The 10th century saw many munificent gifts to the abbey. The most highly venerated relic came in 979 when the body of King Edward was brought there from Wareham minster, where it lay for a year after the king had been murdered at Corfe. The original dedication in honour of the Virgin was subsequently augmented to include the name of St. Edward. In the late 11th-century church St. Edward's tomb was on the N. side of the chancel; the empty grave, lined with dressed ashlar, was opened in 1861. William of Malmesbury, writing c. 1125, records that portions of the relics had been removed to Leominster and Abingdon, and that the remains of the body at Shaftesbury had long perished, although a lung, still preserved, could be seen miraculously pulsating:
    miraculo sane ostentatur pulmo, toto dudum consumpto corpore, adhuc integra viriditate palpitans.

    There cannot be much doubt that William saw the squat glass jar which was rediscovered, probably in 1901–3, 'under a heart-shaped white marble slab in front of the high altar'; probably it was set in this place early in the 14th century as a focus for the devotion of the community when the relics were translated to a newly built chapel on the N.

    Of the pre-conquest church no remains have been identified, although carved stones preserved on the site include some that can be dated to the 10th or early 11th century. A few architectural fragments imply that the church was of stone, but they provide no information as to its form.

    At the Dissolution, on 23 March 1539, the abbey was surrendered by the abbess, Elizabeth Zouche, to the King's Commissioner, Sir John Tregonwell (Hutchins III, 30–2). In 1544 much of the abbey property was bought by Sir Thomas Arundel and in 1553, after Arundel's attainder, it was sold to the Earl of Pembroke, whose descendants still possess Sir Thomas Arundel's terrier. The sketch in the terrier proves that the abbey church was already in ruins by the middle of the 16th century; in course of time it disappeared altogether and gardens and houses took its place.




    The list that follows is clearly incomplete. Unless specified, the dates given are those of mentions in the historic record.

    Elfgiva or Æthelgeofu or Algiva, first abbess about 888
    Ælfthrith (948)
    Herleva (966; died 982)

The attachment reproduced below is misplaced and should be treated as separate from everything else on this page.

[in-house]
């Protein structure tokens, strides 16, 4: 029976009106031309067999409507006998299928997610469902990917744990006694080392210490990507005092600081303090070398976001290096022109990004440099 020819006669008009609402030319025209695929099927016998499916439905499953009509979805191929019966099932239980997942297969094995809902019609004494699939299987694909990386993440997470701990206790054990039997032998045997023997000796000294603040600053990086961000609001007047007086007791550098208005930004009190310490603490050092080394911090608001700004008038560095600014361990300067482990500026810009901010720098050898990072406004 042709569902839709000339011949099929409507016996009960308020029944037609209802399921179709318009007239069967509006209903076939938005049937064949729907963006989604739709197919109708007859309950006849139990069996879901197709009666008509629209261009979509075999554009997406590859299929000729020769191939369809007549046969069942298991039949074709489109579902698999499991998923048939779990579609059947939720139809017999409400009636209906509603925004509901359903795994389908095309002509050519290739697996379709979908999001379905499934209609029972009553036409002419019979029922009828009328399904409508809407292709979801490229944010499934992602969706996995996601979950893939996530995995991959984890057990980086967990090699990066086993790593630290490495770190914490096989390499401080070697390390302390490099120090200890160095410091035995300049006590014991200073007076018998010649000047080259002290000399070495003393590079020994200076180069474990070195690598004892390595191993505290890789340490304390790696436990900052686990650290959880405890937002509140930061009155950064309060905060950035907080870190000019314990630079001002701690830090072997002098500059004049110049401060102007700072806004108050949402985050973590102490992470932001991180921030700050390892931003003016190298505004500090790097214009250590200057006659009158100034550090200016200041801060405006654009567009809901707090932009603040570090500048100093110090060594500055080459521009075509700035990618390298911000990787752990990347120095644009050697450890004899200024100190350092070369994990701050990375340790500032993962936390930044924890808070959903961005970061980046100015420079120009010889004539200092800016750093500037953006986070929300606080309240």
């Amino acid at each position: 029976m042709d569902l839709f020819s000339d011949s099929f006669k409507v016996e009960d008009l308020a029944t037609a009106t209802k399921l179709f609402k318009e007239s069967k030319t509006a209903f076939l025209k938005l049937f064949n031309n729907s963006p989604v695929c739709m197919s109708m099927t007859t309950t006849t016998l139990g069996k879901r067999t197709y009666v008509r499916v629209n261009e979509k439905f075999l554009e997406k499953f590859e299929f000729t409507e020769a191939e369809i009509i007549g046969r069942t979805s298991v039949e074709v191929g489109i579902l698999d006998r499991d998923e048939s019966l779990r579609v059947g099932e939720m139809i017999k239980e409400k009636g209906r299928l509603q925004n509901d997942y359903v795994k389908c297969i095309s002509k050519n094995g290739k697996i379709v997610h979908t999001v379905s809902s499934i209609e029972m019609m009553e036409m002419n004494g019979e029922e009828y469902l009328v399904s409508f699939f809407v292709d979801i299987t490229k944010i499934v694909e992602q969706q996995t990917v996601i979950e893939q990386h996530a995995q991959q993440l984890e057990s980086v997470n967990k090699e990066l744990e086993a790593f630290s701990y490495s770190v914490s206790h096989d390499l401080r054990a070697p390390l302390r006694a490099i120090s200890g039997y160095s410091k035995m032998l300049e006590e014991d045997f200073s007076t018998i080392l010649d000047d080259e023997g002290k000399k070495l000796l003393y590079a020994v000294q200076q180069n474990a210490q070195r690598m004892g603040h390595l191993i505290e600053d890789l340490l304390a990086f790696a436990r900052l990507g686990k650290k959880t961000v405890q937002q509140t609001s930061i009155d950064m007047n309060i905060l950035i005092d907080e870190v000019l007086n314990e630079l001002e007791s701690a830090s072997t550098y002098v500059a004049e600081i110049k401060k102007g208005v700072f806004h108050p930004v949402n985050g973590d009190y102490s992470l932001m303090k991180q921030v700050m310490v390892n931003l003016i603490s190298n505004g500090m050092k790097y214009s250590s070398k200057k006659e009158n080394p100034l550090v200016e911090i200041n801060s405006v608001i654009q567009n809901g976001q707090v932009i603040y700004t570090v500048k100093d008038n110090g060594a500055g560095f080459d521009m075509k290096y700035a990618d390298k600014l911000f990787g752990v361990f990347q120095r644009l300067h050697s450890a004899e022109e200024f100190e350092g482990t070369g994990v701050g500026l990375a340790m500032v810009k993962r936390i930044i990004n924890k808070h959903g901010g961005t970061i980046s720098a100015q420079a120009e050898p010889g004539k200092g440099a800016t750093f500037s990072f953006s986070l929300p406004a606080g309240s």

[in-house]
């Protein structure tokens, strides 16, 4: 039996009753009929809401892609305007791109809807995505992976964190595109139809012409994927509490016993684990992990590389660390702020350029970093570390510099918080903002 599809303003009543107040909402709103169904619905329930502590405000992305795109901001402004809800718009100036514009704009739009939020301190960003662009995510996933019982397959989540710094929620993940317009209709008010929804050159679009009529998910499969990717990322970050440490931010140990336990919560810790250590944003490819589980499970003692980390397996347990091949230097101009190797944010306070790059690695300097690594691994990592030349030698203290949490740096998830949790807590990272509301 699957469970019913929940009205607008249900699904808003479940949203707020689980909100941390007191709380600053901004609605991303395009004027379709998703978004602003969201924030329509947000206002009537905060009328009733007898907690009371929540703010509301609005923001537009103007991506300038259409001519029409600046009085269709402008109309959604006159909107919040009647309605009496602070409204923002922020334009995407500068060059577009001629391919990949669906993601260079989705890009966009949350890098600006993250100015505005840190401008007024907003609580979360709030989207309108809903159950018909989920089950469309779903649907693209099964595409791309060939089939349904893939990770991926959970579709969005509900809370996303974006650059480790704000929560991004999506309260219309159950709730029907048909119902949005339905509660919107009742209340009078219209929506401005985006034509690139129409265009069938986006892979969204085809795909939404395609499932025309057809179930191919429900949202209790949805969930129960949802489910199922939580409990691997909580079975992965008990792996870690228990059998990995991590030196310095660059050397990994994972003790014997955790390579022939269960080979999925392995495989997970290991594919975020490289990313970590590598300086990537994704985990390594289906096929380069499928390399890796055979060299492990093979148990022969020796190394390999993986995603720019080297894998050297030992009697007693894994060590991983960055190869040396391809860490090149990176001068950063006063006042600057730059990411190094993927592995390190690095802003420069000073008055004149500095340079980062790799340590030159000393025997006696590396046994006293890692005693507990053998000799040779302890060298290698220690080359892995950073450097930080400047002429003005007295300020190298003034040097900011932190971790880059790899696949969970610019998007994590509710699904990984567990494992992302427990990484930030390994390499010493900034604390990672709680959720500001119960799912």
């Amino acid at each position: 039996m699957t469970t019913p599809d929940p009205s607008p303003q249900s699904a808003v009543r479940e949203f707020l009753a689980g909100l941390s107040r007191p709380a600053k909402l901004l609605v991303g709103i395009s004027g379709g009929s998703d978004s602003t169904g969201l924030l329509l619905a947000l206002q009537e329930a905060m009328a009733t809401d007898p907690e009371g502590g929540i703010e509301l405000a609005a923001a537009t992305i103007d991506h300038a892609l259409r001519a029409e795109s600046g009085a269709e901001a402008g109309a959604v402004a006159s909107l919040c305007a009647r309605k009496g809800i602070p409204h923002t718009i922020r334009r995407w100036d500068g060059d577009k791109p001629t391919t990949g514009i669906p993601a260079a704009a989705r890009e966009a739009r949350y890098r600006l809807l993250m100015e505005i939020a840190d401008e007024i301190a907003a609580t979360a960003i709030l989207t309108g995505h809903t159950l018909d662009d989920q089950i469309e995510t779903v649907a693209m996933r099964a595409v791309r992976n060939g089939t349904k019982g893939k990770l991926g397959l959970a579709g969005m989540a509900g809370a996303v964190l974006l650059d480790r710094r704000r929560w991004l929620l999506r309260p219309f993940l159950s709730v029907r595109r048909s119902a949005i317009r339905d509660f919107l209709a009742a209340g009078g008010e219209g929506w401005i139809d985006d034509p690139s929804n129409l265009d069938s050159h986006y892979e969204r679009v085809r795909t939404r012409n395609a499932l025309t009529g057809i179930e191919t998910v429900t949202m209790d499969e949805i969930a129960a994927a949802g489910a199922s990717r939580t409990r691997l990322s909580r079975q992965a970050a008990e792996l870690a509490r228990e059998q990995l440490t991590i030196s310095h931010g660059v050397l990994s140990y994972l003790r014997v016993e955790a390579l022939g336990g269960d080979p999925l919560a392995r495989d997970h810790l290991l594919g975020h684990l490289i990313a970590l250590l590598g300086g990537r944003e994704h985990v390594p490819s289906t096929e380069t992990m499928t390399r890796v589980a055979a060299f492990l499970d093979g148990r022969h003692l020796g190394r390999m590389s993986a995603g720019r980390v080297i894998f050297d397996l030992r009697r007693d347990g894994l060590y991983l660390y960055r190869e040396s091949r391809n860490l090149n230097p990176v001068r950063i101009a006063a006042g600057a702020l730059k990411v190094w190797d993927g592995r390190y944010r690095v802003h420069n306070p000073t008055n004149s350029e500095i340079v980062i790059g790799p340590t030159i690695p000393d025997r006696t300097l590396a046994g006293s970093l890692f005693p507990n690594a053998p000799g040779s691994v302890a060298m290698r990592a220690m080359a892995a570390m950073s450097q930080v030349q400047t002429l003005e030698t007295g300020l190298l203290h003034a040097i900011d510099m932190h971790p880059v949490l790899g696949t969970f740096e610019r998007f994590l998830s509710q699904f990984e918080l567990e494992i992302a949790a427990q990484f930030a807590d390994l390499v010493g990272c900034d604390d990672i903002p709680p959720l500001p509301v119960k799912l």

Alfrida (1001 or 1009)
    Leueua (in the reign of Edward the Confessor)
    Eulalia (appointed 1074)
    Eustachia
    Cecilia (perhaps appointed 1107)
    Emma
    Mary (1189)
    J. (elected 1216)
    Amicia Russell (elected 1223)
    Agnes Lungespee (elected 1243)
    Agnes de Ferrers (elected 1247)
    Juliana de Bauceyn (died 1279)
    Laurentia de Muscegros (elected 1279; died 1290)
    Joan de Bridport (elected 1290; died 1291)
    Mabel Gifford (elected 1291)
    Alice de Lavyngton (elected 1302; died 1315)
    Margaret Aucher (elected 1315, died 1329)
    Dionisia le Blunde (elected 1329, died 1345)
    Joan Duket (elected 1345, died 1350)
    Margaret de Leukenore (elected 1350)
    Joan Formage (elected 1362, died 1394)
    Egelina de Counteville (appointed 1395)
    Cecilia Fovent (1398, died 1423)
    Margaret Stourton (elected 1423; died 1441) She was the sister of John Stourton (died 1438) of Preston Plucknett in Somerset, 7 times MP for Somerset, in 1419, 1420, December 1421, 1423, 1426, 1429 and 1435.
    Edith Bonham (elected 1441; died 1460)
    Margaret St. John (elected 1460)
    Alice Gibbes (died 1496)
    Margaret Twyneo (elected 1496; died 1505)
    Elizabeth Shelford (elected 1505; died 1528)
    Elizabeth Zouche or Zuche, elected 1529 and forced to surrender the abbey in 1539

    Two famous buriels in the abbey were :-

    Ælfgifu of Shaftesbury
    Saint Ælfgifu of Shaftesbury, also known as Saint Elgiva (died 944)[2] was the first wife of Edmund I (r. 939–946), by whom she bore two future kings, Eadwig (r. 955–959) and Edgar (r. 959–975). Like her mother Wynflaed, she had a close and special if unknown connection with the royal nunnery of Shaftesbury (Dorset), founded by King Alfred, where she was buried and soon revered as a saint. According to a pre-Conquest tradition from Winchester, her feast day is 18 May.